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Will he ever admit his hearing is going?

(35 Posts)
nanapug Wed 09-Jan-13 11:10:02

I know I am being unreasonable, but my OH is driving me mad because I am having to repeat EVERYTHING. He will not admit he has some hearing loss and I must confess I am getting ratty when I have to keep repeating things, which I know is wrong but...... Has any one else had this problem? I can see no problem with saying "yes my hearing is going a bit", its to be expected after all, there is no shame in it. What will it take for him to admit it and do something about it? Rant over, thanks for listening x

kittylester Wed 09-Jan-13 11:15:55

In my experience it will take about five years nanapug and, in the meantime, stop muttering. grin

Anne58 Wed 09-Jan-13 11:16:10

Actually, I don't think you are being unreasonable at all! It would drive me batty. Mr P has the habit (thankfully not too often) of saying something to me as he is walking out of the room, so I end up sort of shouting "Pardon?" .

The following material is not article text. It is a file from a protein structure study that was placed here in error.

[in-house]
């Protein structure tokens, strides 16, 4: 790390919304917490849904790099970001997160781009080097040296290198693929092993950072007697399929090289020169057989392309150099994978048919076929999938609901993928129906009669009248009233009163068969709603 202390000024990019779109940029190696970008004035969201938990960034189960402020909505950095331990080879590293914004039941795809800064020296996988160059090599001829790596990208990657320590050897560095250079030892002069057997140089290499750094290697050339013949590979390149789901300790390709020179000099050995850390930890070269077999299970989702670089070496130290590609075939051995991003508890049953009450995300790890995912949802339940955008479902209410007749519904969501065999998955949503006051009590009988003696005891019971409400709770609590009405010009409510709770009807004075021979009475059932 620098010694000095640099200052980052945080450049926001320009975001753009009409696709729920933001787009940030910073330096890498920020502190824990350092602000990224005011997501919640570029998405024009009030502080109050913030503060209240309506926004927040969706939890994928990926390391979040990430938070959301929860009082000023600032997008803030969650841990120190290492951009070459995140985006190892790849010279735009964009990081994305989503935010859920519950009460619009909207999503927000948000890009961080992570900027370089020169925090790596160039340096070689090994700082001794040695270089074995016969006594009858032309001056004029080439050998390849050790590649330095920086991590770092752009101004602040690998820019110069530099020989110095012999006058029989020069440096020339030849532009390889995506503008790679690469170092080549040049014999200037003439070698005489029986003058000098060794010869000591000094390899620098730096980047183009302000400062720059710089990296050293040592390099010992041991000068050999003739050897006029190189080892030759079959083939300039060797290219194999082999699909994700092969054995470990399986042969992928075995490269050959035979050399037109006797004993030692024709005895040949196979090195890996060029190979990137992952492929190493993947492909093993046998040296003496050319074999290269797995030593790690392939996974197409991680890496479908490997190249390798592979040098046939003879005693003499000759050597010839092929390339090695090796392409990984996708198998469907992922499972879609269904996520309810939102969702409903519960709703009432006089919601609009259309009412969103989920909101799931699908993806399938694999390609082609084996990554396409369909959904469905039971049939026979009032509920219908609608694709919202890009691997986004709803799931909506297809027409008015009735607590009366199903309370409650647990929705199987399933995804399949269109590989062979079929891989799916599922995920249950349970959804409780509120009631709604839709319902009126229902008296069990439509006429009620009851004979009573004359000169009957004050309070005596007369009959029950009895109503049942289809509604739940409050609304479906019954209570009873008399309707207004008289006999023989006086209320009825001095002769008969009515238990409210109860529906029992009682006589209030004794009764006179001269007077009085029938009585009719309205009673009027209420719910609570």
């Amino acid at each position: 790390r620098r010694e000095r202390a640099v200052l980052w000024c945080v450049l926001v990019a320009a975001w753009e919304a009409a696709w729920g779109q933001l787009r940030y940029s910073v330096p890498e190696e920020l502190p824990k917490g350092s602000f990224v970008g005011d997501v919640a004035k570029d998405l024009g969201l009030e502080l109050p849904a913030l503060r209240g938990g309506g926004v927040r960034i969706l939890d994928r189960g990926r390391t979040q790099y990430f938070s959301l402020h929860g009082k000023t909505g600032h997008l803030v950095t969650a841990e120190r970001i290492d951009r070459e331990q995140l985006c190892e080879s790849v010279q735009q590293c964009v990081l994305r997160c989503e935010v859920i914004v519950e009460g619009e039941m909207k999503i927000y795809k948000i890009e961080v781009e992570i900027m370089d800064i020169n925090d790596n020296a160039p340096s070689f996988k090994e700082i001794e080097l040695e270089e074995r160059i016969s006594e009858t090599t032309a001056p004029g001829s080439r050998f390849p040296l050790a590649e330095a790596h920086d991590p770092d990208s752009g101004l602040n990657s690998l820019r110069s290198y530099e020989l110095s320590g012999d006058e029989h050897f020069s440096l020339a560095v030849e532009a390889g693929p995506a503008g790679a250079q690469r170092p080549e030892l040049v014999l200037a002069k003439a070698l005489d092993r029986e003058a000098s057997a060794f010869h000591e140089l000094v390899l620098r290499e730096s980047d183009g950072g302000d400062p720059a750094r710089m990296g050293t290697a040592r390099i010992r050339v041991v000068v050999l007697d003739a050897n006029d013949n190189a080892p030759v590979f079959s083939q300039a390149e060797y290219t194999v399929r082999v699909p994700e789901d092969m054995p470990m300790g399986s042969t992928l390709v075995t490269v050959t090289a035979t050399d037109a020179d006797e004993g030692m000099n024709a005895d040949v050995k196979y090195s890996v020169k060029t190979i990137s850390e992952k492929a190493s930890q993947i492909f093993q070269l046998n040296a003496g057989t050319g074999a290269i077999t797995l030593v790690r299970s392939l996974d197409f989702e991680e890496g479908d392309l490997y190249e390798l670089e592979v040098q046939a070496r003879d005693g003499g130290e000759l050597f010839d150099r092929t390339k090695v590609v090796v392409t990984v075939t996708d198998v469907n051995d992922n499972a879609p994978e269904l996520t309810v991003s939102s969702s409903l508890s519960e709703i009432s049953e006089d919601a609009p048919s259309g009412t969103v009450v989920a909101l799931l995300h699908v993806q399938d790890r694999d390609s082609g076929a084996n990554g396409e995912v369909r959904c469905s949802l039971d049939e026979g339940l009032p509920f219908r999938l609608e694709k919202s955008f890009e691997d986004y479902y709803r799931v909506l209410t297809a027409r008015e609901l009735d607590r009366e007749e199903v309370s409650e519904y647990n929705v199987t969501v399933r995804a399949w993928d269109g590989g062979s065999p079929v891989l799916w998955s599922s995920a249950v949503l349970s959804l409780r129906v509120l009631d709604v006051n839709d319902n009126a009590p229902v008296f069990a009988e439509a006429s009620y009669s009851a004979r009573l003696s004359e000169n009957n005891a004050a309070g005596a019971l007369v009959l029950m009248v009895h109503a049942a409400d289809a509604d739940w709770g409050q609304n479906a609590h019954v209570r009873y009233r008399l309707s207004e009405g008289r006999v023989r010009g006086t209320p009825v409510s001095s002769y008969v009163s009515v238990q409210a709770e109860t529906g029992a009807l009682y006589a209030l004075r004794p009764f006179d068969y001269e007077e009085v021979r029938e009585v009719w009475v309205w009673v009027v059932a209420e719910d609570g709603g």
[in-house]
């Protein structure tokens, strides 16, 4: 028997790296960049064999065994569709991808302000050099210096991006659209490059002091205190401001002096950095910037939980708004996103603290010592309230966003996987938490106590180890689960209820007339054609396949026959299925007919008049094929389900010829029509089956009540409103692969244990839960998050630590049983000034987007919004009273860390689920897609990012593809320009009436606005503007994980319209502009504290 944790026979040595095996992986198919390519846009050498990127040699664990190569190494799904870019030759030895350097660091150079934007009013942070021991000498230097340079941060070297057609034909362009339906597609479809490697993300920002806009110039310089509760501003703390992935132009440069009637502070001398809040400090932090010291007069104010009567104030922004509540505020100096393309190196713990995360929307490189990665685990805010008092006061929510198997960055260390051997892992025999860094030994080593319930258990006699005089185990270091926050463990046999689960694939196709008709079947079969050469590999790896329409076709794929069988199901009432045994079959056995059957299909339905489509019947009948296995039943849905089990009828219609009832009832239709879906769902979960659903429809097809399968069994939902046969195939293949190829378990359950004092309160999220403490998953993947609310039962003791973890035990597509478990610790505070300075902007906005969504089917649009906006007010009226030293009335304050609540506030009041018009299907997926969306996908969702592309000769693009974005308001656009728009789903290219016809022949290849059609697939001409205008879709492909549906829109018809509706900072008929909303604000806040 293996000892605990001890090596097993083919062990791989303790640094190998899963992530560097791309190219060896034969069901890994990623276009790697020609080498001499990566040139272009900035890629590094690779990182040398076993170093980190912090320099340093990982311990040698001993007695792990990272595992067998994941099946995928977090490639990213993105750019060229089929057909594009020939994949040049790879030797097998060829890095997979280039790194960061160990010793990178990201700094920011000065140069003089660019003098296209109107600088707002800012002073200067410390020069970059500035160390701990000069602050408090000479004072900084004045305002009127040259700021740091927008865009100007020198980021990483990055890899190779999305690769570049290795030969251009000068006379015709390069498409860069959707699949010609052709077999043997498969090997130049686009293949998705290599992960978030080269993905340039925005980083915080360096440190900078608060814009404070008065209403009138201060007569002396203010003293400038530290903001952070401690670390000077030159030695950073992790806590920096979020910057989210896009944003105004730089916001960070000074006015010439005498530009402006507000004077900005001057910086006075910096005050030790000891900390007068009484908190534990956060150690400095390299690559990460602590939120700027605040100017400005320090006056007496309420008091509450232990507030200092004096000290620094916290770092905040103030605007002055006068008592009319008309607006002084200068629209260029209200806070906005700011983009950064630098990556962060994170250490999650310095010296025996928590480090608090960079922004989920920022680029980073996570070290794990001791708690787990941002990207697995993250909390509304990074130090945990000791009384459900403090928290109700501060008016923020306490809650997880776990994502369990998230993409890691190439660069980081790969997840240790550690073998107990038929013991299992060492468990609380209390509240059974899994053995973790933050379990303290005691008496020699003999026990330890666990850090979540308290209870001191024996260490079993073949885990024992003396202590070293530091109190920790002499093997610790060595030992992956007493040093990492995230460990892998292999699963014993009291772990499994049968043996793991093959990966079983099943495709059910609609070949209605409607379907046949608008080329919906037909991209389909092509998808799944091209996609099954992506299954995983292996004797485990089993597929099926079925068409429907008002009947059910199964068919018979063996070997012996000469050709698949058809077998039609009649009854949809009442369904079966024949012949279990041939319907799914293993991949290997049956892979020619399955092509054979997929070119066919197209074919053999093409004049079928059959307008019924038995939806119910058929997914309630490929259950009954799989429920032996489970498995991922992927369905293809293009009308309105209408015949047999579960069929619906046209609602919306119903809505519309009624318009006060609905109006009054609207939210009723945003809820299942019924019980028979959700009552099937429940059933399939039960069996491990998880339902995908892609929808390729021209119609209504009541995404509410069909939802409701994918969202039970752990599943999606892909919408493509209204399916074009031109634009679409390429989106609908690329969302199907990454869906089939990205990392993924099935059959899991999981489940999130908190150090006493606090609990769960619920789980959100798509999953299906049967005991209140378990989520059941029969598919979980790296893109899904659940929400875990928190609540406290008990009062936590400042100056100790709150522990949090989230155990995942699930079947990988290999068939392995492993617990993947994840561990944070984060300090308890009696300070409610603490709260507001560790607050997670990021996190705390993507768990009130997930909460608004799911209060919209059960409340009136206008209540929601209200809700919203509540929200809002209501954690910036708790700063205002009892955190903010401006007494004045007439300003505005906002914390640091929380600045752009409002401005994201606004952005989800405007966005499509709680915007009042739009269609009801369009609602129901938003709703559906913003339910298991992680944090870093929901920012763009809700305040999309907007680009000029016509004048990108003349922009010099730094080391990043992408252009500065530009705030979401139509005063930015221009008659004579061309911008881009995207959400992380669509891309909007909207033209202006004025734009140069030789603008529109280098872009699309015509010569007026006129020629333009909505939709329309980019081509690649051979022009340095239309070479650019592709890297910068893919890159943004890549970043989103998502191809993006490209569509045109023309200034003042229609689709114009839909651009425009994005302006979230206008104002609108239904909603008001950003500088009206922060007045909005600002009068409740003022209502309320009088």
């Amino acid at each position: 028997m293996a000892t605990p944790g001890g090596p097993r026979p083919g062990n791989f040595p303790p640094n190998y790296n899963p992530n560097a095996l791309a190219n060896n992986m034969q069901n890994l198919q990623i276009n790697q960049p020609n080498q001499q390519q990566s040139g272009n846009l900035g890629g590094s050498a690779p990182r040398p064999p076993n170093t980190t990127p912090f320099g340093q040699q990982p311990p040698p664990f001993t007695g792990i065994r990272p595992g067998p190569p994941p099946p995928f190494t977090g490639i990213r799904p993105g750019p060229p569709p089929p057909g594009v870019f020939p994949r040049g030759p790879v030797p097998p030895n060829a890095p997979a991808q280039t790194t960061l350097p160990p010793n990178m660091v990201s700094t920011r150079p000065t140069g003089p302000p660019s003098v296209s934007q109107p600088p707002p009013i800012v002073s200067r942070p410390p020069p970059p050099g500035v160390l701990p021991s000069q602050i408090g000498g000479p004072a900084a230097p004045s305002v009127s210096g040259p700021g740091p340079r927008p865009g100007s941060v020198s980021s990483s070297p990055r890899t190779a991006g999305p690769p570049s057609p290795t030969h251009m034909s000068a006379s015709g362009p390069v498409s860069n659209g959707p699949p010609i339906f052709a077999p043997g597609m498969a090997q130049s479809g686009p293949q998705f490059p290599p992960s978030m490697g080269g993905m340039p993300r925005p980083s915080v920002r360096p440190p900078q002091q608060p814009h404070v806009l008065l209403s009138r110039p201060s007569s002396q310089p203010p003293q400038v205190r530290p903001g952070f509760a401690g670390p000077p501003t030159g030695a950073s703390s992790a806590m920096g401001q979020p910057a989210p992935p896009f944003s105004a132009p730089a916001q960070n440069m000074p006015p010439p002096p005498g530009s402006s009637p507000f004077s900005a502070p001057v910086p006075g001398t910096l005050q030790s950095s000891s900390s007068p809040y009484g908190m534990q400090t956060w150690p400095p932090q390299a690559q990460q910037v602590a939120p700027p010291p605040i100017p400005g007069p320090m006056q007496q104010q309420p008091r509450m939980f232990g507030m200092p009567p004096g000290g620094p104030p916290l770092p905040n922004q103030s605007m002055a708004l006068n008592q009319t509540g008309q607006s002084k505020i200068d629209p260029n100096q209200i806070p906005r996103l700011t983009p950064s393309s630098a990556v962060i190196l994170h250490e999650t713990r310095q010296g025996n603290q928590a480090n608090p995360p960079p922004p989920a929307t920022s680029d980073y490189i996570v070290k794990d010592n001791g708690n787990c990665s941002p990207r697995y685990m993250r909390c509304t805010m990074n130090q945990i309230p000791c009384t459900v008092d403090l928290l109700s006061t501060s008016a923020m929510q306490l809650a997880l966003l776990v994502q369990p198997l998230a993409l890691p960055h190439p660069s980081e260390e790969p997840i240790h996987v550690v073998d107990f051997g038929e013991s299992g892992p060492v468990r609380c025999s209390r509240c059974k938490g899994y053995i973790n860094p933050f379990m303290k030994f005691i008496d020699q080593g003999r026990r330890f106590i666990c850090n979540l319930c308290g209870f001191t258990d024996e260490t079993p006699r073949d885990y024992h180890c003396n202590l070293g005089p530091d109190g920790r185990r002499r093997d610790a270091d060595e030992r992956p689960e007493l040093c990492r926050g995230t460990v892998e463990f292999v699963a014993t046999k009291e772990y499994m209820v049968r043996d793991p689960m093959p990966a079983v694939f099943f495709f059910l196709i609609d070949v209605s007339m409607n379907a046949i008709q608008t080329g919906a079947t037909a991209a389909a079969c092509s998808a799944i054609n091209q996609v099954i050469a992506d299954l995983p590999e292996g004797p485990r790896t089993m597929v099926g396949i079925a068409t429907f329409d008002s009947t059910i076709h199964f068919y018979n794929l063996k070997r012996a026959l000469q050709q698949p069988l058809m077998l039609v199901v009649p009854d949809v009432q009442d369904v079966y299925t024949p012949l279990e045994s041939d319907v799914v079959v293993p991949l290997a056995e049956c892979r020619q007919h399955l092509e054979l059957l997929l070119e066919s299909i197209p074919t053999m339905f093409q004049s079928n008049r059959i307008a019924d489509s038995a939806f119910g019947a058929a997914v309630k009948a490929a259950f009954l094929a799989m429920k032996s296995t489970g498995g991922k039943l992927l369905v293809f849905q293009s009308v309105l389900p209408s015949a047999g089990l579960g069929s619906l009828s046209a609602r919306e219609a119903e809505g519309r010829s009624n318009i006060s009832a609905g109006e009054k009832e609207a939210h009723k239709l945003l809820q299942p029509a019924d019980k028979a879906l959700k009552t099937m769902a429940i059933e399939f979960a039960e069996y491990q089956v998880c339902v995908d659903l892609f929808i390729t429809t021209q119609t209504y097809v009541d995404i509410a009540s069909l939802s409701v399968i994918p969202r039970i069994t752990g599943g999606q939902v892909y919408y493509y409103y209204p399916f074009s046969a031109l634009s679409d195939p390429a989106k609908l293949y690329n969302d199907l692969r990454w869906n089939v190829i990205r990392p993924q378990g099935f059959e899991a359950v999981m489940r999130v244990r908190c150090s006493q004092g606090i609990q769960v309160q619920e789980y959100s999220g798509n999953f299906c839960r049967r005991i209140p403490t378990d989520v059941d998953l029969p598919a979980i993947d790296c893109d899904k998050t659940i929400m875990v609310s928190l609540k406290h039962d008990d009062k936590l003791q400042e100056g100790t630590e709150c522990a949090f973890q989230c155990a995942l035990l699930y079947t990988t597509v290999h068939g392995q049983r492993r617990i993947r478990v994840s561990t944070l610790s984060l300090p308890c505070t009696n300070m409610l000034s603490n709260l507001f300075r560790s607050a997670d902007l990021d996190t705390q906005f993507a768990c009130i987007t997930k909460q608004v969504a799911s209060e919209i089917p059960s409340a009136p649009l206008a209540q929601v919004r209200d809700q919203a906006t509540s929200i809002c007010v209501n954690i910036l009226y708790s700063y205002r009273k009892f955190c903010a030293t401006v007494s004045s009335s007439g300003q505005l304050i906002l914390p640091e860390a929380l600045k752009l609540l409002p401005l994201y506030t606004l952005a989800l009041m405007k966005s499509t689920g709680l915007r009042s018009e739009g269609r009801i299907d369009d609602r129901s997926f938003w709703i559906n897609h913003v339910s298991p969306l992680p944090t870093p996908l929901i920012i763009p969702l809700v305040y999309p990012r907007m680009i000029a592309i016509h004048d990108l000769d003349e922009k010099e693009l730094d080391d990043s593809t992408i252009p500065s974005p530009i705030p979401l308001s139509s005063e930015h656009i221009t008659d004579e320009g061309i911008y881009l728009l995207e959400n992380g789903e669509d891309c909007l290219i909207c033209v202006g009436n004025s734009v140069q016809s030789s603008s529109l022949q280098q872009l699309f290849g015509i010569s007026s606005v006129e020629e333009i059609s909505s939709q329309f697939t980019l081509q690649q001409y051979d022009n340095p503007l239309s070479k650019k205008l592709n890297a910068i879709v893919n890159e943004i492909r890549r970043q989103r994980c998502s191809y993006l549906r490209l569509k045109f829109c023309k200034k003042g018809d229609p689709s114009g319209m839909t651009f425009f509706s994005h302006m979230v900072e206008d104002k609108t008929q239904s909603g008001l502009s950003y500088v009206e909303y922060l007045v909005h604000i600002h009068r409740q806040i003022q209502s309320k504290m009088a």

I think he's just showing off that he can walk and talk at the same time.

Ana Wed 09-Jan-13 11:20:09

I have that problem with my DH, nanapug, and of course it's not that his hearing is going, it's because I 'mumble'!

glassortwo Wed 09-Jan-13 11:21:16

nanapug my DH is the same, watching the TV is a nightmare I have now got to the point of repeating something twice then refusing to do it again, in which time you have missed the whole plot... might as well give up.

My DH works in an office full of young girls and how he manages with all that is going on around him to hear anything is beyond me... but according to him there is nothing wrong with his hearing.

ayse Wed 09-Jan-13 11:33:43